Oh Canada (2024)

Oh Canada Review

Oh Canada (2024)

To capture the career-reassessing soul of Russell Banks’ penultimate novel, Paul Schrader curbs his usual confrontational style and reteams with Richard Gere (some 40 years after “American Gigolo”).

Instead of exploding like the proverbial “Taxi Driver,” Paul Schrader’s late-career purple patch offers a ruminative tribute to novelist Russell Banks who gave him the raw material for one of his best films (“Affliction”) and now, surely, for one of his best in years. Adapted from Banks’ “Foregone” (and titled as such because that’s what the author told Schrader he should call it), “Oh, Canada” takes the form of a dying artist’s multifaceted film-within-a-film-as-testimony part homage to Banks, part Schrader on mortality.
This is not an ordinary cancer. Leonard Fife (played by Richard Gere in present day, Jacob Elordi when half a century younger and half a foot taller) has had a long bout with something he calls “not the good kind,” but whatever flavour it is that he’s fighting against this time, it comes complete with accolades and awards: He’s an esteemed documentary filmmaker who has won at least one Oscar.

On arrival at their Montreal mentor’s home where Leonard sits in front of cameras to tell his life story while seeing reflections of those who might be interviewing him Malcolm (Michael Imperioli) tells fellow former student Diana (Victoria Hill) that he knows how to set up this unique camera rig. It was invented by Leonard himself, he says based on Errol Morris’ Interrotron, in which both subject and interviewer can stare straight into lens and see each other’s face reflected there.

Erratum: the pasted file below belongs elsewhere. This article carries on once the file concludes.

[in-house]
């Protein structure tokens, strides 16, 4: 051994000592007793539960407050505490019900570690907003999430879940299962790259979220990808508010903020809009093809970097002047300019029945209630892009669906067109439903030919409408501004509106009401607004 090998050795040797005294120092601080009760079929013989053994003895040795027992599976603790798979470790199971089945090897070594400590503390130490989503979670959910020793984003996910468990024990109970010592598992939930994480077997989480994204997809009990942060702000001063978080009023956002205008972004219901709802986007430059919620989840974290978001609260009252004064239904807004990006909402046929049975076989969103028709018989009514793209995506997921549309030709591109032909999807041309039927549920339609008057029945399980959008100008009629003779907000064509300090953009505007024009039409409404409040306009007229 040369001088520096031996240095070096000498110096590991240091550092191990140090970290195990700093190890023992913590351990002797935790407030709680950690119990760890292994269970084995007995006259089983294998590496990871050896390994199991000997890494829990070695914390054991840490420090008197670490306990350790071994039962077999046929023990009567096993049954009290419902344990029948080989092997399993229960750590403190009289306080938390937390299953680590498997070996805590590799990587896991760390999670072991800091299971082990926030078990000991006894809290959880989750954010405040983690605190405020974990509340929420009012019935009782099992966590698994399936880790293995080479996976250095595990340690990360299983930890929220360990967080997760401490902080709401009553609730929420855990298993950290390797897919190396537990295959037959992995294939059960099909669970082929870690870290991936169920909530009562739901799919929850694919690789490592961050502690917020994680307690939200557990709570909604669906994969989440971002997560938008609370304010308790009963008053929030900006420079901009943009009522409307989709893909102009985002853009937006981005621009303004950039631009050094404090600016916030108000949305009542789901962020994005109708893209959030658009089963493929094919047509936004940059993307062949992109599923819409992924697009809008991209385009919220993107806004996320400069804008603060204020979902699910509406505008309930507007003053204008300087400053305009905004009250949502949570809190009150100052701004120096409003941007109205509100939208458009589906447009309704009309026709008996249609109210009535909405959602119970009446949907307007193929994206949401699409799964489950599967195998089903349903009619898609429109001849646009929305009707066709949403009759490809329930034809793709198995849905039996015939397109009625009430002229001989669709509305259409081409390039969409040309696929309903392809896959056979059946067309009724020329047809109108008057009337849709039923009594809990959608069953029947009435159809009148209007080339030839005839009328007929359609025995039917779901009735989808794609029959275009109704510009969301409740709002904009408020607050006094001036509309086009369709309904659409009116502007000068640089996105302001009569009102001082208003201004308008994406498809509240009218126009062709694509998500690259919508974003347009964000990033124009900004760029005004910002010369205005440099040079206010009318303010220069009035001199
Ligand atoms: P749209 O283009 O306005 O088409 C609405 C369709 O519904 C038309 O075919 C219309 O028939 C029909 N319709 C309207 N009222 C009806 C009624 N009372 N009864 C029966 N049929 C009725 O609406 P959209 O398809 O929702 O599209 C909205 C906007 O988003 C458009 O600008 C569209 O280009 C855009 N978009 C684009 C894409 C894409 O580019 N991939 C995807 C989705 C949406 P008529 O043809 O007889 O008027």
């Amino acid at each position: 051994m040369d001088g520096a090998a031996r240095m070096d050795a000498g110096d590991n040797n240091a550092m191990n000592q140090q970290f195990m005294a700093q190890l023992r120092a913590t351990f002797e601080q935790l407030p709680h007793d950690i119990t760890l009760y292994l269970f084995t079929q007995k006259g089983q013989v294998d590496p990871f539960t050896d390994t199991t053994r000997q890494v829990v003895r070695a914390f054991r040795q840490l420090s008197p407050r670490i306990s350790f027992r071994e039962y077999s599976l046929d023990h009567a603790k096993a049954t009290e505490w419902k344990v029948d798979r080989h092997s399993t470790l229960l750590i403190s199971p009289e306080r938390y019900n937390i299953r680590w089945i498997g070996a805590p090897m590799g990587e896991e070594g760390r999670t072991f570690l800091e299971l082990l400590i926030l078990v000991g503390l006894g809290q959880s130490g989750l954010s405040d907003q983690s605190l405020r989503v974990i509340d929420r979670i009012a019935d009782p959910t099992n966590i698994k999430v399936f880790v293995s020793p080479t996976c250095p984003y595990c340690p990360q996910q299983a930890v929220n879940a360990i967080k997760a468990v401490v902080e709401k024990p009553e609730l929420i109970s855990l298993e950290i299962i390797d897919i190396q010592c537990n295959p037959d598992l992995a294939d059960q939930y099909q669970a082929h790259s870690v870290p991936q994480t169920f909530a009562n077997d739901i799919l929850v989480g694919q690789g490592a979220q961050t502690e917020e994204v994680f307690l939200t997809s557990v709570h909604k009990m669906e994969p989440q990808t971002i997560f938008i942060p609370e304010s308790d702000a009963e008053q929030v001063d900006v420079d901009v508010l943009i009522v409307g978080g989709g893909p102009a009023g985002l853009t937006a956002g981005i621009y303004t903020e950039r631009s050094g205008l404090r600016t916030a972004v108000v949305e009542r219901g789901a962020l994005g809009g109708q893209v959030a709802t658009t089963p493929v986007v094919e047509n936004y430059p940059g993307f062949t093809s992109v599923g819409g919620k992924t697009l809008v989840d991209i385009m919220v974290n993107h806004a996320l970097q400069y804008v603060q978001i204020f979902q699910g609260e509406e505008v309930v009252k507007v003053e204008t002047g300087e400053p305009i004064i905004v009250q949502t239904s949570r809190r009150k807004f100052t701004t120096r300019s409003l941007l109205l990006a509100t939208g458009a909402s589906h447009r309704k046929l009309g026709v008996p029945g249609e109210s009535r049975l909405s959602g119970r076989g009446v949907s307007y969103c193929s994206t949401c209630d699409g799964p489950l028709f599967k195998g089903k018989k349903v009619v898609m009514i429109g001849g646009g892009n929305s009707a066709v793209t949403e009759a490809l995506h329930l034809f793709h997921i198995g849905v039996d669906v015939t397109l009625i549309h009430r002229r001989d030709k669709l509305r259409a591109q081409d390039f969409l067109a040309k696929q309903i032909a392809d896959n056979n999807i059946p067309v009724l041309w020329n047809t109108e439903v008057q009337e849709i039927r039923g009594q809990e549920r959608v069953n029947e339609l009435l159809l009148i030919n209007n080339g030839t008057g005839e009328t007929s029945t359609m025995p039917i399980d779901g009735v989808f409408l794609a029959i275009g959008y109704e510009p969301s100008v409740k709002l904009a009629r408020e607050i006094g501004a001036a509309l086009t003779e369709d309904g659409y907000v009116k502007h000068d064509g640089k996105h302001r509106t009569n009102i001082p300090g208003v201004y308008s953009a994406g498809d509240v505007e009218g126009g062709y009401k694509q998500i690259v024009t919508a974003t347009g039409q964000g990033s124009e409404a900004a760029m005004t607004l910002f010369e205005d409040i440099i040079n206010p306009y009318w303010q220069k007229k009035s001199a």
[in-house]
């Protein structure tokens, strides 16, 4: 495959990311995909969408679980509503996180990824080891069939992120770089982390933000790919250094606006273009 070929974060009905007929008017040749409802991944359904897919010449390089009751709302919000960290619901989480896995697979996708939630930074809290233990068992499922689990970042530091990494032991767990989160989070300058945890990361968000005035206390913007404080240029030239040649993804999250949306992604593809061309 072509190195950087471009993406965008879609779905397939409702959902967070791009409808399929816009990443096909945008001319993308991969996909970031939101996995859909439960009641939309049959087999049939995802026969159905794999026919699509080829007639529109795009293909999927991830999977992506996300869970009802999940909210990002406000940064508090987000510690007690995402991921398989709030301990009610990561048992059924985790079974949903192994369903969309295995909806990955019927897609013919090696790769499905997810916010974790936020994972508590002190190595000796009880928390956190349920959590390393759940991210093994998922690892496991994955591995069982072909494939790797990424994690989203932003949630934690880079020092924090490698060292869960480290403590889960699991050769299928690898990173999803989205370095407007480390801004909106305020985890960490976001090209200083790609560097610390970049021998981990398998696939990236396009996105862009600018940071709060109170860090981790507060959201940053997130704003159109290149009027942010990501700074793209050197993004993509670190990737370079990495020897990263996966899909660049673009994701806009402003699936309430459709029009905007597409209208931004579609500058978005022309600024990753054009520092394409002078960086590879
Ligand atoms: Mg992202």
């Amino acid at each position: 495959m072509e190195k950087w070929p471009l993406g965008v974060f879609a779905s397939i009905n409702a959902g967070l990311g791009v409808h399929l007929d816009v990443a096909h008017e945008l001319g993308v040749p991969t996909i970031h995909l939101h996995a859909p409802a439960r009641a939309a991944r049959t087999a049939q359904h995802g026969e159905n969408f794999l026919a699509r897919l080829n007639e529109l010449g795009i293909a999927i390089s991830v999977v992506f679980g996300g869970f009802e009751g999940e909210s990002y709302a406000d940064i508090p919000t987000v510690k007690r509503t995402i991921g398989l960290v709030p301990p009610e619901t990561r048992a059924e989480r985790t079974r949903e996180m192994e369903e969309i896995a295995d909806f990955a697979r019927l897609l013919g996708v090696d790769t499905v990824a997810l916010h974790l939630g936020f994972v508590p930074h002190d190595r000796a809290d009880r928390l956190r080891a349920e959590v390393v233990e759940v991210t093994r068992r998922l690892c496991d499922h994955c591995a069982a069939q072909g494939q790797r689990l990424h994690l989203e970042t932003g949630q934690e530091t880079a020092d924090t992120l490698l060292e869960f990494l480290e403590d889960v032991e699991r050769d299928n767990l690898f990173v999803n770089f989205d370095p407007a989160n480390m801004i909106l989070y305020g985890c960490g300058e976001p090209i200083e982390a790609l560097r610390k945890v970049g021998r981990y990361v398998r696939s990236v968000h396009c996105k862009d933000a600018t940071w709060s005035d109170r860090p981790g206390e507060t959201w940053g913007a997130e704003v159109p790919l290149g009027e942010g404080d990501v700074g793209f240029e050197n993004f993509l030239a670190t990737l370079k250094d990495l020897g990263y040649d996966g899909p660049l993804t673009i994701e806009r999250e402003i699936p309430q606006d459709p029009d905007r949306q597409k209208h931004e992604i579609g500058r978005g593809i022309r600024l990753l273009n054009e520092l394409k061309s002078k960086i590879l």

“I made a career out of getting people to tell me the truth,” sighs Leonard. “Now it’s my turn.” But Leonard couldn’t be less interested in his own legacy. He wants to do the interview for his wife Emma’s sake, and he won’t even sit down until she joins him (Uma Thurman is brilliant in a role that starts off peripheral and proves at least as strong as Malcolm’s).

Malcolm will ask the questions, but Leonard directs the shoot, answering for his wife and there you have this profound if slightly scattered film’s heart.
It would be easy for Leonard Fife to go to his grave regarded by all who know of him as a hero an “artiste engagé,” as Malcolm flatteringly puts it but instead he wants desperately to blow up the idea of himself as any kind of hero at all; he wants to tell the truth about what really happened between himself and the woman whose political commitment sparked so many of their shared ideals. As soon as he starts speaking, Schrader’s nearly square Academy ratio instantly expands, and in walks Elordi with slightly long hair as young Leonard. It doesn’t especially look like Gere, but that really doesn’t matter here either: If nothing else, Schrader is making clear that Elordi and Gere are both playing Leonard Fife no matter how old or young Leonard happens to be at this moment.
The truth? Memory? Something more literal about what Lenny is currently telling these cameras that might possibly be distorted or made up depending on how much longer Len has left with us? Whatever these widescreen interludes represent doesn’t actually matter; what does is that Schrader keeps cutting back from them to show us Gordon Willis-lit older versions of Leonard stubbornly insisting on being honest with them, with himself, with us.